Saturday, April 28, 2007

Delivering cheetahs to London

Apart from a slight hold up getting an all day parking pass at the station, the train trip to London passed smoothly. Even though I was carrying the painting myself I had wrapped it well, just in case I had any unfortunate encounters that could potentially damage it, and I certainly didn’t want ANY chance of that. The cab journey from Paddington went smoothly too and surprisingly quiet (I thought London cabbies were a chatty bunch…. Maybe I looked too preoccupied taking in the sight of London out of the windows) and I arrived at Christies in good time and with my precious cargo snug and safe in its bubblewrap coat.

With the few hours until my train back to Bristol was due to depart, I helped the ladies from the David Shepherd Wildlife Foundation unpack the 60-70 paintings and sculptures. The works were to be hung around the room in the order they appear in the catalogue. When I arrived they were already well into the process of placing the paintings on the floor under the wall panel where they were to be hung.

It’s a funny thing…. When I left Bristol my painting was a fairly decent sized piece, yet sitting there on the floor, propped up against the wall along with all the other paintings it had shrunk in size……. it looked diddy and much smaller than when we left Bristol. I have experienced this phenomenom before with my work arriving at an exhibition, but this was quite a marked difference in the perception of its size!

There were a lot of paintings to fit in, with a number turning up later, so there was a lot of thought and juggling done before everything was placed where it should be. Then we removed the packaging and wrappings, which is the exciting bit, as you get to see the work unveiled. There is some stunning work going on show, which should make for a good auction. I was surprised at the size of a few of the paintings…… huge pieces over 8 foot! Very impressive; they will add a very dramatic dimension to the exhibition.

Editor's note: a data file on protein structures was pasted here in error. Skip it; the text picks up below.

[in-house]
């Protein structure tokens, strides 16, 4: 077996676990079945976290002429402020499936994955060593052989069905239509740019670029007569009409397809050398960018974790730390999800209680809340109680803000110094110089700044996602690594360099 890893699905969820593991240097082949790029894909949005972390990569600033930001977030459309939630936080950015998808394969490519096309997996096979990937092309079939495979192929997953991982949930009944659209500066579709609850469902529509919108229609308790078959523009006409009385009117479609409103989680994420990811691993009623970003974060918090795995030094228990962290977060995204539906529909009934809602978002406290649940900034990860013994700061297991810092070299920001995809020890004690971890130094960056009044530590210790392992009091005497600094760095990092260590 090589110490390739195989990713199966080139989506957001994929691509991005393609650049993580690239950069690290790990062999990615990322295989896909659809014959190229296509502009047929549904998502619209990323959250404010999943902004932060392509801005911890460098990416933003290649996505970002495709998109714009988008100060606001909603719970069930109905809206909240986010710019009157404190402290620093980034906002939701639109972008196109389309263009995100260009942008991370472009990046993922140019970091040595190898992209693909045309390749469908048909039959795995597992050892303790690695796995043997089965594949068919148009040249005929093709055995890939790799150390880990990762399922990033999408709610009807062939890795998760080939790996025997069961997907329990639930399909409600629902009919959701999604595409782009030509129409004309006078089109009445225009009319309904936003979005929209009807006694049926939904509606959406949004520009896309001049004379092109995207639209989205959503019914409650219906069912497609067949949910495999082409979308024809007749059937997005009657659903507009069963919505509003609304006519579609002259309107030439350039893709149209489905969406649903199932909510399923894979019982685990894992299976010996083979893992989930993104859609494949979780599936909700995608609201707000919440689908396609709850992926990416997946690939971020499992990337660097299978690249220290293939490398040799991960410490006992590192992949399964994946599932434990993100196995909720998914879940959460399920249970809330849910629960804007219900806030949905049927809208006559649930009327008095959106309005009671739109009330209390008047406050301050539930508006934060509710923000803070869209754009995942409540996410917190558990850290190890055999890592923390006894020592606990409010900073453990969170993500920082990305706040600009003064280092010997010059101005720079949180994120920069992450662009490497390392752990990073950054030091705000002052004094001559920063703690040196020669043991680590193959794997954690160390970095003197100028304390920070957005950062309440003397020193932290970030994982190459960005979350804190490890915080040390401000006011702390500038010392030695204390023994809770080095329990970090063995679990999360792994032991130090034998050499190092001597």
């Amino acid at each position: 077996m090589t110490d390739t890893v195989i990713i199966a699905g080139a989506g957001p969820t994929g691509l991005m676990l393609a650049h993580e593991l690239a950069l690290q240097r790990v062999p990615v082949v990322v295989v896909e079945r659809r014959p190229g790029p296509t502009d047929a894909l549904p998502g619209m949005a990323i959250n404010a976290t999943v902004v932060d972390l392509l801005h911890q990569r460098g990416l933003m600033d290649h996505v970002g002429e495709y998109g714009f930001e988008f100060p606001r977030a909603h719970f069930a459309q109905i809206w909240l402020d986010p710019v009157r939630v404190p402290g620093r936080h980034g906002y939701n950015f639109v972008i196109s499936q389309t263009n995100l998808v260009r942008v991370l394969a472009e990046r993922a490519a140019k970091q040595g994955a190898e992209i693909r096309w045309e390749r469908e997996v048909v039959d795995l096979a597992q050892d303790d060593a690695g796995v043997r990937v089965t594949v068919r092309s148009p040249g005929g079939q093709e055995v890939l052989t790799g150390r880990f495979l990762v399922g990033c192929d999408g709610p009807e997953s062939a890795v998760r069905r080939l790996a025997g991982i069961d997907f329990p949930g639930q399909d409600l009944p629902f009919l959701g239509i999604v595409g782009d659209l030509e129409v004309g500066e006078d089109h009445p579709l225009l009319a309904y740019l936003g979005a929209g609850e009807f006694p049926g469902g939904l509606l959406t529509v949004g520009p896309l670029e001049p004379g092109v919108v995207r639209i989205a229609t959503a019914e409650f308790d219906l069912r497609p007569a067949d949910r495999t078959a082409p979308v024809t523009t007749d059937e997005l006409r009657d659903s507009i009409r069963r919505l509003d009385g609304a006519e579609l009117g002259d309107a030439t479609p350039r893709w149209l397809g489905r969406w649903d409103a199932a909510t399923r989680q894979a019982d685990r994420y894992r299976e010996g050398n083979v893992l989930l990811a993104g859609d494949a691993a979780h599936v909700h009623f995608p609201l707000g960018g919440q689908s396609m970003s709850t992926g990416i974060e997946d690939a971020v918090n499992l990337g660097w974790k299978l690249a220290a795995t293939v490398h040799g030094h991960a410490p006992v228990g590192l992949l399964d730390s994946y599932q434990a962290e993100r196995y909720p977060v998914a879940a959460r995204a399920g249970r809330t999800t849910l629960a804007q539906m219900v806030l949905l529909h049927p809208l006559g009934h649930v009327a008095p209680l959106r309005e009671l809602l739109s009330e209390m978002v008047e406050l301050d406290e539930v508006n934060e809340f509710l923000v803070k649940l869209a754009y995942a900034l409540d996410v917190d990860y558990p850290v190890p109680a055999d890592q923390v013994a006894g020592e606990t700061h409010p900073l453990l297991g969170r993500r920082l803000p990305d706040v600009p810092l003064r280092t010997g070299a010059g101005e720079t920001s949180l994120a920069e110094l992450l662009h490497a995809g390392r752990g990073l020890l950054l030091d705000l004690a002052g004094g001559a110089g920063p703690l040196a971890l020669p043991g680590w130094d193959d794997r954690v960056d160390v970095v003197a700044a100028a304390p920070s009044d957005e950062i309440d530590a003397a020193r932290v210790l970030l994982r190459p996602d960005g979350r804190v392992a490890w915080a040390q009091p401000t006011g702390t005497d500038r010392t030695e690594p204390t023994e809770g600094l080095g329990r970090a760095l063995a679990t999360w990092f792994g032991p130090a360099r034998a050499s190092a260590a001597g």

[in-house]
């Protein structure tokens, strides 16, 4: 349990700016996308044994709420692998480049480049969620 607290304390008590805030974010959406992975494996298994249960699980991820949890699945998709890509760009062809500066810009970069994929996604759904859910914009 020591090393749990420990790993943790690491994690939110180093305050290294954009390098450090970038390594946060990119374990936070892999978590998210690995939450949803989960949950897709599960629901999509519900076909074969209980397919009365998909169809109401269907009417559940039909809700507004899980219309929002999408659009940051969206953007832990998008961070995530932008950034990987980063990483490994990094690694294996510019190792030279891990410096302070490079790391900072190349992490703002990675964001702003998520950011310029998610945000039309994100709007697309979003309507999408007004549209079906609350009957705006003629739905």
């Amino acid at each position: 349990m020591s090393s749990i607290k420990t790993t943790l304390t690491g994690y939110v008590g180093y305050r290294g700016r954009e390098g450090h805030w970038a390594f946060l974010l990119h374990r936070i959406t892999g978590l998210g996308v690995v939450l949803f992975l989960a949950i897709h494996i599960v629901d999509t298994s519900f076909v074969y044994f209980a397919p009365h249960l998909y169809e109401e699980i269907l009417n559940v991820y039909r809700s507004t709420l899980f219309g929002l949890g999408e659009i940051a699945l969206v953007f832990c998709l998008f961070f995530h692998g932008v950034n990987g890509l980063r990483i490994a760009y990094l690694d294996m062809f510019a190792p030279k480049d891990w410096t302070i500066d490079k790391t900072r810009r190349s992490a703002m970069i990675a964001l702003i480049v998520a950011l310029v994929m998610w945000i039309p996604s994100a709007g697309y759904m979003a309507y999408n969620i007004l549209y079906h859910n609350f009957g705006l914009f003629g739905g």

Once everything was unwrapped and placed, ready for hanging by some of Christie’s staff, we took a break to tackle our sarnies. After which it was time for me to head off home again. I was disappointed I didn’t book a later train, as I would have liked to have stayed, to help them finish. I felt like I was leaving before the work really started! Everything would have to be finished by that night as the ‘Viewing Days’, where the public can come in to see the paintings prior to the auction, start the next morning.

The walk from Christie’s to the nearest tube station was just a few minutes and then an easy jaunt round to Paddington on the Circle line, arriving in good time to catch my train home.
Now I am full of anticipation for next Wednesday and the actual auction.

Thursday, April 26, 2007

Cheetah painting ready for auction

When I came back from the framers last week I was essentially happy with my choice. I say essentially because at the back of my mind I did have a little niggle about the colour…. But couldn’t fathom what it was. After a day or so, I left the painting where I could see it for most of the time, to see if that which was bothering me came to light. A few days later it dawned on me….. the ‘antique oak’ brown was a little too dominant and was committing the cardinal sin of overpowering the painting…. just. Sometimes what you think will work really well actually doesn’t, once the whole moulding is wrapped around the painting. It’s just so hard to tell on a bigger piece of work just how good/bad a colour/moulding would look as a complete frame from just those small sample corner pieces you have to try ideas out with at most framers. It was too late to take it back to the framers as I wouldn’t be able to get there until today and I have to take it to London the tomorrow. So, taking my painting’s chances of selling into my hands, I did a little colour adjustment with some acrylic paint. Remembering a lovely weathered old section of tree trunk that I saw recently in my parents’ garden I used that as a rough colour guide. I mixed a load of white with some burnt umber, ultramarine and Windsor violet to get a warm soft grey brown. I scrubbed this over the ‘antique oak’ moulding in a thin application, getting it into all the cracks and rough texture, creating a ‘semi-transparent’ coating over the dark colour underneath. I rubbed it back with a piece of kitchen towel (strong paper tissue) to even out the colour and the result is a lovely soft brownish mauve that sits perfectly with the painting. I was expecting to have to try several different colours to find one that suited but as soon as I saw the colour effect I was getting I knew this was so right.